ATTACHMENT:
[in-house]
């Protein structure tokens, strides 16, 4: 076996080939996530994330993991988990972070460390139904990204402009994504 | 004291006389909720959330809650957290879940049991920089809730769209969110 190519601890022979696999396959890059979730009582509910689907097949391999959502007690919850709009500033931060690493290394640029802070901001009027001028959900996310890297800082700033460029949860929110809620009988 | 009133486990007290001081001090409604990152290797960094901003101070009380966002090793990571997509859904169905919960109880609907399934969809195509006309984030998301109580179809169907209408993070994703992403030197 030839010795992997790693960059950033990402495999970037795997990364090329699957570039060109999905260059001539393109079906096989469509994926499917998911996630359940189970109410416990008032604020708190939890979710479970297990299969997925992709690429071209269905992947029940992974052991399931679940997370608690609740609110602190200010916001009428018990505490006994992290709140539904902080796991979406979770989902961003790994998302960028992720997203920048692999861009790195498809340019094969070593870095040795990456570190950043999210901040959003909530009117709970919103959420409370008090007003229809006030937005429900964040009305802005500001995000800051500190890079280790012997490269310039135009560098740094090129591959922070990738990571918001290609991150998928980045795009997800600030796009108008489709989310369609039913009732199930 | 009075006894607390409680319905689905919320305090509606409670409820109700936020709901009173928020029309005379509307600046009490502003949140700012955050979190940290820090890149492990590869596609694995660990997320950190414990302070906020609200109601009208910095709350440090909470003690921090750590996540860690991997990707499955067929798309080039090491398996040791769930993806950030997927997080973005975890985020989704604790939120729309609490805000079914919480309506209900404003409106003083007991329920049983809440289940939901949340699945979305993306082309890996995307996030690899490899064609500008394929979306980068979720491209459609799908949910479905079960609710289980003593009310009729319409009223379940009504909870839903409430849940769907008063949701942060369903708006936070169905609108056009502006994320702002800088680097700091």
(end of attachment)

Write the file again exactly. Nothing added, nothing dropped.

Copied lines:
[in-house]
């Protein structure tokens, strides 16, 4: 076996080939996530994330993991988990972070460390139904990204402009994504 | 004291006389909720959330809650957290879940049991920089809730769209969110 190519601890022979696999396959890059979730009582509910689907097949391999959502007690919850709009500033931060690493290394640029802070901001009027001028959900996310890297800082700033460029949860929110809620009988 | 009133486990007290001081001090409604990152290797960094901003101070009380966002090793990571997509859904169905919960109880609907399934969809195509006309984030998301109580179809169907209408993070994703992403030197 030839010795992997790693960059950033990402495999970037795997990364090329699957570039060109999905260059001539393109079906096989469509994926499917998911996630359940189970109410416990008032604020708190939890979710479970297990299969997925992709690429071209269905992947029940992974052991399931679940997370608690609740609110602190200010916001009428018990505490006994992290709140539904902080796991979406979770989902961003790994998302960028992720997203920048692999861009790195498809340019094969070593870095040795990456570190950043999210901040959003909530009117709970919103959420409370008090007003229809006030937005429900964040009305802005500001995000800051500190890079280790012997490269310039135009560098740094090129591959922070990738990571918001290609991150998928980045795009997800600030796009108008489709989310369609039913009732199930 | 009075006894607390409680319905689905919320305090509606409670409820109700936020709901009173928020029309005379509307600046009490502003949140700012955050979190940290820090890149492990590869596609694995660990997320950190414990302070906020609200109601009208910095709350440090909470003690921090750590996540860690991997990707499955067929798309080039090491398996040791769930993806950030997927997080973005975890985020989704604790939120729309609490805000079914919480309506209900404003409106003083007991329920049983809440289940939901949340699945979305993306082309890996995307996030690899490899064609500008394929979306980068979720491209459609799908949910479905079960609710289980003593009310009729319409009223379940009504909870839903409430849940769907008063949701942060369903708006936070169905609108056009502006994320702002800088680097700091």